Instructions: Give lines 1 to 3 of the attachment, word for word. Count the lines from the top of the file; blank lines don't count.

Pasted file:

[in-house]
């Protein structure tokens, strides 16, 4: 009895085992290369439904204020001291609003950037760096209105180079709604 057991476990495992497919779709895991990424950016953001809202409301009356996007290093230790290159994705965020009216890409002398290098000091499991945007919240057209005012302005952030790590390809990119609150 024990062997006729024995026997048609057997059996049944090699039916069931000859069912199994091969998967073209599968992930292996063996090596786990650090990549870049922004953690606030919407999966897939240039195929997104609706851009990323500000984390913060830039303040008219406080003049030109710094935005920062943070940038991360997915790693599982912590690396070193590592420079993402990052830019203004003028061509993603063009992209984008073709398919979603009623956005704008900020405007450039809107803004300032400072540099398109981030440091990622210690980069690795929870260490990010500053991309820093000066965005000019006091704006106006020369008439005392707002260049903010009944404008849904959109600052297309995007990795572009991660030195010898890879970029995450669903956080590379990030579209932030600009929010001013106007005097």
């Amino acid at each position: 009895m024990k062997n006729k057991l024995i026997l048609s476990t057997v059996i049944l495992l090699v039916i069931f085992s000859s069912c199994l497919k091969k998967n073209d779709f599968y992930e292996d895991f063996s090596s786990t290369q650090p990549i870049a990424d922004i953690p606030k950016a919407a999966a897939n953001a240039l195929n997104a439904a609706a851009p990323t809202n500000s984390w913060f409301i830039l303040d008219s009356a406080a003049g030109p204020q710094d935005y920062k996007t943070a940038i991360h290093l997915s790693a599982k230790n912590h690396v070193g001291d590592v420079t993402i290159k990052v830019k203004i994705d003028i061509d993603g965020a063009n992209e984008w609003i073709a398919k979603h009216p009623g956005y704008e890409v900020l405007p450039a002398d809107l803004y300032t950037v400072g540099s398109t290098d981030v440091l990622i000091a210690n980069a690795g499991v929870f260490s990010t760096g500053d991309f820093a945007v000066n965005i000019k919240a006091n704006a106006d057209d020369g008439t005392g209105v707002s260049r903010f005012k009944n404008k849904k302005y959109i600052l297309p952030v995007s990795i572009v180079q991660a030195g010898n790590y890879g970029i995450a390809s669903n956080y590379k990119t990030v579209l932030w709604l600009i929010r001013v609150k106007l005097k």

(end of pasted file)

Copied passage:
[in-house]
């Protein structure tokens, strides 16, 4: 009895085992290369439904204020001291609003950037760096209105180079709604 057991476990495992497919779709895991990424950016953001809202409301009356996007290093230790290159994705965020009216890409002398290098000091499991945007919240057209005012302005952030790590390809990119609150 024990062997006729024995026997048609057997059996049944090699039916069931000859069912199994091969998967073209599968992930292996063996090596786990650090990549870049922004953690606030919407999966897939240039195929997104609706851009990323500000984390913060830039303040008219406080003049030109710094935005920062943070940038991360997915790693599982912590690396070193590592420079993402990052830019203004003028061509993603063009992209984008073709398919979603009623956005704008900020405007450039809107803004300032400072540099398109981030440091990622210690980069690795929870260490990010500053991309820093000066965005000019006091704006106006020369008439005392707002260049903010009944404008849904959109600052297309995007990795572009991660030195010898890879970029995450669903956080590379990030579209932030600009929010001013106007005097």
């Amino acid at each position: 009895m024990k062997n006729k057991l024995i026997l048609s476990t057997v059996i049944l495992l090699v039916i069931f085992s000859s069912c199994l497919k091969k998967n073209d779709f599968y992930e292996d895991f063996s090596s786990t290369q650090p990549i870049a990424d922004i953690p606030k950016a919407a999966a897939n953001a240039l195929n997104a439904a609706a851009p990323t809202n500000s984390w913060f409301i830039l303040d008219s009356a406080a003049g030109p204020q710094d935005y920062k996007t943070a940038i991360h290093l997915s790693a599982k230790n912590h690396v070193g001291d590592v420079t993402i290159k990052v830019k203004i994705d003028i061509d993603g965020a063009n992209e984008w609003i073709a398919k979603h009216p009623g956005y704008e890409v900020l405007p450039a002398d809107l803004y300032t950037v400072g540099s398109t290098d981030v440091l990622i000091a210690n980069a690795g499991v929870f260490s990010t760096g500053d991309f820093a945007v000066n965005i000019k919240a006091n704006a106006d057209d020369g008439t005392g209105v707002s260049r903010f005012k009944n404008k849904k302005y959109i600052l297309p952030v995007s990795i572009v180079q991660a030195g010898n790590y890879g970029i995450a390809s669903n956080y590379k990119t990030v579209l932030w709604l600009i929010r001013v609150k106007l005097k």